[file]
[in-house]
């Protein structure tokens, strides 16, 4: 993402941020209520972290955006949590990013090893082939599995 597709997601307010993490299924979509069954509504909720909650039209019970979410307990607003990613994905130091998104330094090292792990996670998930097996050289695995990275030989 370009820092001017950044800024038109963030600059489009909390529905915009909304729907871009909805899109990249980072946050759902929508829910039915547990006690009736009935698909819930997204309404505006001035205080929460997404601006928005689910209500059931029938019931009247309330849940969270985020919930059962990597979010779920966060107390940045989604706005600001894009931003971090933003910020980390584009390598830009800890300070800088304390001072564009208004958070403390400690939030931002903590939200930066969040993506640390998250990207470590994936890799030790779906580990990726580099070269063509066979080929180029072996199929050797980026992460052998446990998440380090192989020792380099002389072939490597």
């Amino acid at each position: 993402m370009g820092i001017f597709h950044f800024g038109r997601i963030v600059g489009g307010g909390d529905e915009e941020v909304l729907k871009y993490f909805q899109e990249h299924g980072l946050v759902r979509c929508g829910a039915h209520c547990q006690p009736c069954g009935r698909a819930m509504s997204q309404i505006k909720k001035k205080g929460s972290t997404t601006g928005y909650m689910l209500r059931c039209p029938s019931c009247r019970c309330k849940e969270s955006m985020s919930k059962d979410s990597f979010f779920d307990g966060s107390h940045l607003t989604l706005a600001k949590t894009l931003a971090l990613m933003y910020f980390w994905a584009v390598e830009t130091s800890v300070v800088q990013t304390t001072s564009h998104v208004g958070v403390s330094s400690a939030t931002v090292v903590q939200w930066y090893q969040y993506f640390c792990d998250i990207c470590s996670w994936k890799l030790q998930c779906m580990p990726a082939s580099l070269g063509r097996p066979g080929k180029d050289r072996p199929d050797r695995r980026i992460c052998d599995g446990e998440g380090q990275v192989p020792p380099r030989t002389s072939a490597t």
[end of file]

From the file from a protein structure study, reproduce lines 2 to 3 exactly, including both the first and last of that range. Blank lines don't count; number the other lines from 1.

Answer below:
């Protein structure tokens, strides 16, 4: 993402941020209520972290955006949590990013090893082939599995 597709997601307010993490299924979509069954509504909720909650039209019970979410307990607003990613994905130091998104330094090292792990996670998930097996050289695995990275030989 370009820092001017950044800024038109963030600059489009909390529905915009909304729907871009909805899109990249980072946050759902929508829910039915547990006690009736009935698909819930997204309404505006001035205080929460997404601006928005689910209500059931029938019931009247309330849940969270985020919930059962990597979010779920966060107390940045989604706005600001894009931003971090933003910020980390584009390598830009800890300070800088304390001072564009208004958070403390400690939030931002903590939200930066969040993506640390998250990207470590994936890799030790779906580990990726580099070269063509066979080929180029072996199929050797980026992460052998446990998440380090192989020792380099002389072939490597």
């Amino acid at each position: 993402m370009g820092i001017f597709h950044f800024g038109r997601i963030v600059g489009g307010g909390d529905e915009e941020v909304l729907k871009y993490f909805q899109e990249h299924g980072l946050v759902r979509c929508g829910a039915h209520c547990q006690p009736c069954g009935r698909a819930m509504s997204q309404i505006k909720k001035k205080g929460s972290t997404t601006g928005y909650m689910l209500r059931c039209p029938s019931c009247r019970c309330k849940e969270s955006m985020s919930k059962d979410s990597f979010f779920d307990g966060s107390h940045l607003t989604l706005a600001k949590t894009l931003a971090l990613m933003y910020f980390w994905a584009v390598e830009t130091s800890v300070v800088q990013t304390t001072s564009h998104v208004g958070v403390s330094s400690a939030t931002v090292v903590q939200w930066y090893q969040y993506f640390c792990d998250i990207c470590s996670w994936k890799l030790q998930c779906m580990p990726a082939s580099l070269g063509r097996p066979g080929k180029d050289r072996p199929d050797r695995r980026i992460c052998d599995g446990e998440g380090q990275v192989p020792p380099r030989t002389s072939a490597t």